Sensory Symphony

K-State HHS

K-State students create an award-winning video that tackles sensory needs, advocating for inclusive spaces for all.

Every space has its purpose, reflecting our tastes and nurturing our well-being. But for many with neurodivergent conditions, these spaces can clash with their sensory needs.

A team of Kansas State University interior design students and their award-winning video paint a hopeful future where design caters to a diversity of all minds.

Benjamin Hall, Savannah Harrison, Jadyn Wolf, and Olivia Richardson took first place in the prestigious IDEC Video Competition. Their project illustrates how design impacts individuals with neurodivergent conditions, who often experience sensory stimuli more intensely.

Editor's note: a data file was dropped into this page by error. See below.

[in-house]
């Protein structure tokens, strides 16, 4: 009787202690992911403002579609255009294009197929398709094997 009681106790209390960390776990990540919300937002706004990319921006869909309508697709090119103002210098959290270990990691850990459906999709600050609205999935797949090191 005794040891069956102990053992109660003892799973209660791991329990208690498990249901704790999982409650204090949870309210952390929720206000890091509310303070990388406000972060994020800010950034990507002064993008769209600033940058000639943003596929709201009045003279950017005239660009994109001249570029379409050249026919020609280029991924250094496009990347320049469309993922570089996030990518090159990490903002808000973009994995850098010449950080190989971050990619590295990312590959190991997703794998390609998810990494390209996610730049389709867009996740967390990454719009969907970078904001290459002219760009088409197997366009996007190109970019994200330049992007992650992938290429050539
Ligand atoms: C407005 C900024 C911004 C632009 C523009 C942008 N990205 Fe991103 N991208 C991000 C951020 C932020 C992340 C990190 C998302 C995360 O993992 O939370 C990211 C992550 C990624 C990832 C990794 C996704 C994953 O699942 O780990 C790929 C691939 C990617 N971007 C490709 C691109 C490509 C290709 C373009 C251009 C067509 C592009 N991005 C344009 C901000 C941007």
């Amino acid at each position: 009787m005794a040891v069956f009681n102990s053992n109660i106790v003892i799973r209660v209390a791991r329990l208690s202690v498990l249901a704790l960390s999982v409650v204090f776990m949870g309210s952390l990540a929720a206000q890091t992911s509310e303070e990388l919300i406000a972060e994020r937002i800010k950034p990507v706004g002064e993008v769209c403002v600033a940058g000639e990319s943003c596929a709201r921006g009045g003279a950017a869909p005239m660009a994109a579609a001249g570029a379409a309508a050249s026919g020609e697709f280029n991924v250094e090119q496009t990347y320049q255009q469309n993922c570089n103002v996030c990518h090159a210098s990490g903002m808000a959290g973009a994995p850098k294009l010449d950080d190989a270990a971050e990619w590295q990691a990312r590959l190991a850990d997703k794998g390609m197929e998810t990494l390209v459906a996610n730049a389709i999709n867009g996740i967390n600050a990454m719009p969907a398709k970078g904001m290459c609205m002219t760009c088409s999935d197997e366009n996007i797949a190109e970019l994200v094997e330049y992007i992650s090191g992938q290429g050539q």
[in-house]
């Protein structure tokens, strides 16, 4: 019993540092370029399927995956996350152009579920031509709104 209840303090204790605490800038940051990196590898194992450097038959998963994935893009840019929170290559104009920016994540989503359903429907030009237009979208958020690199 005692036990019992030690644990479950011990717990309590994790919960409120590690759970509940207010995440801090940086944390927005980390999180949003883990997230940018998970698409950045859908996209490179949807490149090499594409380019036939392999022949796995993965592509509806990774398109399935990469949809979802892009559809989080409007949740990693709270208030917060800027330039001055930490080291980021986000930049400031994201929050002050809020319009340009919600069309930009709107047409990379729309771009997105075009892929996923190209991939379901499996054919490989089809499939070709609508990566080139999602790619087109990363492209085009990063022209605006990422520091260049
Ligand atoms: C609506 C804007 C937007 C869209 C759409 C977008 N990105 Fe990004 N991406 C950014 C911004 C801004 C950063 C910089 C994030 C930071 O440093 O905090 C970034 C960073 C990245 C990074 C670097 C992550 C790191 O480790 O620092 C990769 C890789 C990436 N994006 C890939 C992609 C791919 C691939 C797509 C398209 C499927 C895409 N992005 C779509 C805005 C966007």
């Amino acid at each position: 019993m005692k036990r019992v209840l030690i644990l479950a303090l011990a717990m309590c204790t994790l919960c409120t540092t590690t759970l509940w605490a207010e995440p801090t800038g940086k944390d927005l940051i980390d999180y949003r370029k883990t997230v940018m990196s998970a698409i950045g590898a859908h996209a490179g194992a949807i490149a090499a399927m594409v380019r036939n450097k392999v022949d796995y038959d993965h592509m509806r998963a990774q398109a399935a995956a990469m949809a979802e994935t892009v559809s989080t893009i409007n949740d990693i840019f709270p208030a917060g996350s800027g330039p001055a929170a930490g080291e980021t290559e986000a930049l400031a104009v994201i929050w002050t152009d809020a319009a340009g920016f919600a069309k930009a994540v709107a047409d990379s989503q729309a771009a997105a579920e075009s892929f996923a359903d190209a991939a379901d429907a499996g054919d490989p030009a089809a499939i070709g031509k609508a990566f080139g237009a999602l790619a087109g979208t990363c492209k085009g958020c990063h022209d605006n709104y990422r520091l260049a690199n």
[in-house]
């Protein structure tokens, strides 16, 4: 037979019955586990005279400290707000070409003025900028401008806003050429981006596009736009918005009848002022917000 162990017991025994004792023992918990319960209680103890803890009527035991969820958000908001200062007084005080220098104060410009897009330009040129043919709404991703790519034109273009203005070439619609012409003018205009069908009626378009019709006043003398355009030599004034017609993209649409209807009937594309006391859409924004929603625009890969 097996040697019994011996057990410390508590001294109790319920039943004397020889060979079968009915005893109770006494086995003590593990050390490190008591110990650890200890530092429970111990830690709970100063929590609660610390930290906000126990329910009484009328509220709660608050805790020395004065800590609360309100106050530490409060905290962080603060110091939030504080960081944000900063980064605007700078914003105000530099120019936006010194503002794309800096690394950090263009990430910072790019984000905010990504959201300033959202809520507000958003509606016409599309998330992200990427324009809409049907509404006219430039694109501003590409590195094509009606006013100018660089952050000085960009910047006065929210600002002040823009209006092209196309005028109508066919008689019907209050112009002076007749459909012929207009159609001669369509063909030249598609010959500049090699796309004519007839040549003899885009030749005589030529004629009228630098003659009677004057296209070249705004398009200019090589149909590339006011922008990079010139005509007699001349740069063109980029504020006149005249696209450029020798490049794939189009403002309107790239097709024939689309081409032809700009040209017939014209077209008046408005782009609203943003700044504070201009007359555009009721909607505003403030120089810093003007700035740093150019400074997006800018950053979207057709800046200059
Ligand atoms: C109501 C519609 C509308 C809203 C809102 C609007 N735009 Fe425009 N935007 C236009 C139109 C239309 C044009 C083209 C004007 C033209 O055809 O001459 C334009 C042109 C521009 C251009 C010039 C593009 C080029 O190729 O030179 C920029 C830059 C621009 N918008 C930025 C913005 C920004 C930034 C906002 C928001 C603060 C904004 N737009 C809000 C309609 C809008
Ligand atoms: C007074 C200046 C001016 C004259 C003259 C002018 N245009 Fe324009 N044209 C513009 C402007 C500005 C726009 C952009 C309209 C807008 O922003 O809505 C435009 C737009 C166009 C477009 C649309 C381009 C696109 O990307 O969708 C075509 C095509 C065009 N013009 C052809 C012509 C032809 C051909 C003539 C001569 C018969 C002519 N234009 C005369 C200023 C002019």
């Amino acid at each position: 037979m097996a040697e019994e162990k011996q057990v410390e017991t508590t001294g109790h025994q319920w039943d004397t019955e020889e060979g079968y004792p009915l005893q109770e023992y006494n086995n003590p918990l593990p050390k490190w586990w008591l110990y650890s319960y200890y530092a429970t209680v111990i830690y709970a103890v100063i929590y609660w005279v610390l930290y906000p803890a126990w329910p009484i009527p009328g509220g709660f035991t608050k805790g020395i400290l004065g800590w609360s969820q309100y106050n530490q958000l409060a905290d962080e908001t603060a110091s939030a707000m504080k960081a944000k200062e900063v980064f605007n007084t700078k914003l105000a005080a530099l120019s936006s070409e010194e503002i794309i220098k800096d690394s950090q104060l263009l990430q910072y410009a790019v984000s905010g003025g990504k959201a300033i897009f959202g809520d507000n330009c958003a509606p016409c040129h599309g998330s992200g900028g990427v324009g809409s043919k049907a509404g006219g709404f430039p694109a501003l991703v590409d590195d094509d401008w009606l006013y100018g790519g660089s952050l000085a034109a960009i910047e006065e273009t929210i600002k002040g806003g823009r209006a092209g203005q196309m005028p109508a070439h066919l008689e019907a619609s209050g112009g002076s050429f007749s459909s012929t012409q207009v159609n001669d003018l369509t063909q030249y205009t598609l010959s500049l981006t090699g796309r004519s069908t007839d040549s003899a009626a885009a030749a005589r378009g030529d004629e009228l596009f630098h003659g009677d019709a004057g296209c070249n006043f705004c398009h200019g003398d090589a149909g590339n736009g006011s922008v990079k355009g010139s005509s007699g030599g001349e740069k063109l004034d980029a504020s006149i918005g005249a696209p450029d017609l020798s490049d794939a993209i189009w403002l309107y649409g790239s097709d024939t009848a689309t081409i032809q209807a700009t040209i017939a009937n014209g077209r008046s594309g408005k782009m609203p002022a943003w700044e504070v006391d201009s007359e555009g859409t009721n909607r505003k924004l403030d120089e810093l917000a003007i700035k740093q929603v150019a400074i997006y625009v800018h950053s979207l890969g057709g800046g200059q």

Instead of proposing a single design, they provided universal principles for creating inclusive spaces. “We hope people understand sensory perception varies greatly,” said the team. “With awareness, we can build more accommodating environments for everyone.”

The team envisions a future where adaptable lighting, climate, and sound become commonplace, catering to diverse needs. Professor Kaup, their faculty advisor, emphasizes to her students the power of design and how it impacts well-being and encourages young designers to find evidence-based solutions.

With empathy and dedication, these students showcase the potential of design to create inclusive spaces, reminding us that every mind deserves a sensory symphony of its own.

*Read the original news release about the team’s win.

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Jeff Haug

Jeff Haug Director of Development - Health and Human Sciences